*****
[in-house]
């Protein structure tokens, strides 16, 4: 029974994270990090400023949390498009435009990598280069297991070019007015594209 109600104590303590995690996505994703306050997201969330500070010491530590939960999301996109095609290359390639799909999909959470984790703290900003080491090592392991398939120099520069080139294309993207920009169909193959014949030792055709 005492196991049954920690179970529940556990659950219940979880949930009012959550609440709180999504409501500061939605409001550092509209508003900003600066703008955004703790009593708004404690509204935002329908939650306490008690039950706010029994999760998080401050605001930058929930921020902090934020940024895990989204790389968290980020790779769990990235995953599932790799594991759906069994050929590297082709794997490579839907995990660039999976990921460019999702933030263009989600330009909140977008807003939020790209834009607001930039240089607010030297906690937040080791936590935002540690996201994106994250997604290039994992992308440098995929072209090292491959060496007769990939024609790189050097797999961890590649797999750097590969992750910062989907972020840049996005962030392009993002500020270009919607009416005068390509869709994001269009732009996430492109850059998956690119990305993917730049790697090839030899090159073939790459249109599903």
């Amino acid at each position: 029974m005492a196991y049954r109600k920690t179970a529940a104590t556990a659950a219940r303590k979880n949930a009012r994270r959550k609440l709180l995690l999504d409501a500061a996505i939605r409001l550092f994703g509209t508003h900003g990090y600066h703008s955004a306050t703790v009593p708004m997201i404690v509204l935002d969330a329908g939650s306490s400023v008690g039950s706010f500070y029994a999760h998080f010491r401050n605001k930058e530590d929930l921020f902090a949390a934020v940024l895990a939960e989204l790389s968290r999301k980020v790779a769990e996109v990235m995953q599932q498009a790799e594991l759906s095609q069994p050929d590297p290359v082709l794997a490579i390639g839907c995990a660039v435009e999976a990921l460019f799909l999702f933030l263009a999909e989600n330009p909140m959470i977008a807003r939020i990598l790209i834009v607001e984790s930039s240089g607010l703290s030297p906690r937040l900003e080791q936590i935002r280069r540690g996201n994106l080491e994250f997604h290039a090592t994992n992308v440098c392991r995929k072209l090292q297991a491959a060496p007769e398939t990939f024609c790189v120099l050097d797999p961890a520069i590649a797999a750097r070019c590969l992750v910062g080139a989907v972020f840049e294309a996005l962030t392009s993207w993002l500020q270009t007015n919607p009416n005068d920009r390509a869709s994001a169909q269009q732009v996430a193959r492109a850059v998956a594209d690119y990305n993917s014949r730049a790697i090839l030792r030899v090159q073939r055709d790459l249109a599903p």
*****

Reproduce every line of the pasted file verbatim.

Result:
[in-house]
């Protein structure tokens, strides 16, 4: 029974994270990090400023949390498009435009990598280069297991070019007015594209 109600104590303590995690996505994703306050997201969330500070010491530590939960999301996109095609290359390639799909999909959470984790703290900003080491090592392991398939120099520069080139294309993207920009169909193959014949030792055709 005492196991049954920690179970529940556990659950219940979880949930009012959550609440709180999504409501500061939605409001550092509209508003900003600066703008955004703790009593708004404690509204935002329908939650306490008690039950706010029994999760998080401050605001930058929930921020902090934020940024895990989204790389968290980020790779769990990235995953599932790799594991759906069994050929590297082709794997490579839907995990660039999976990921460019999702933030263009989600330009909140977008807003939020790209834009607001930039240089607010030297906690937040080791936590935002540690996201994106994250997604290039994992992308440098995929072209090292491959060496007769990939024609790189050097797999961890590649797999750097590969992750910062989907972020840049996005962030392009993002500020270009919607009416005068390509869709994001269009732009996430492109850059998956690119990305993917730049790697090839030899090159073939790459249109599903």
């Amino acid at each position: 029974m005492a196991y049954r109600k920690t179970a529940a104590t556990a659950a219940r303590k979880n949930a009012r994270r959550k609440l709180l995690l999504d409501a500061a996505i939605r409001l550092f994703g509209t508003h900003g990090y600066h703008s955004a306050t703790v009593p708004m997201i404690v509204l935002d969330a329908g939650s306490s400023v008690g039950s706010f500070y029994a999760h998080f010491r401050n605001k930058e530590d929930l921020f902090a949390a934020v940024l895990a939960e989204l790389s968290r999301k980020v790779a769990e996109v990235m995953q599932q498009a790799e594991l759906s095609q069994p050929d590297p290359v082709l794997a490579i390639g839907c995990a660039v435009e999976a990921l460019f799909l999702f933030l263009a999909e989600n330009p909140m959470i977008a807003r939020i990598l790209i834009v607001e984790s930039s240089g607010l703290s030297p906690r937040l900003e080791q936590i935002r280069r540690g996201n994106l080491e994250f997604h290039a090592t994992n992308v440098c392991r995929k072209l090292q297991a491959a060496p007769e398939t990939f024609c790189v120099l050097d797999p961890a520069i590649a797999a750097r070019c590969l992750v910062g080139a989907v972020f840049e294309a996005l962030t392009s993207w993002l500020q270009t007015n919607p009416n005068d920009r390509a869709s994001a169909q269009q732009v996430a193959r492109a850059v998956a594209d690119y990305n993917s014949r730049a790697i090839l030792r030899v090159q073939r055709d790459l249109a599903p």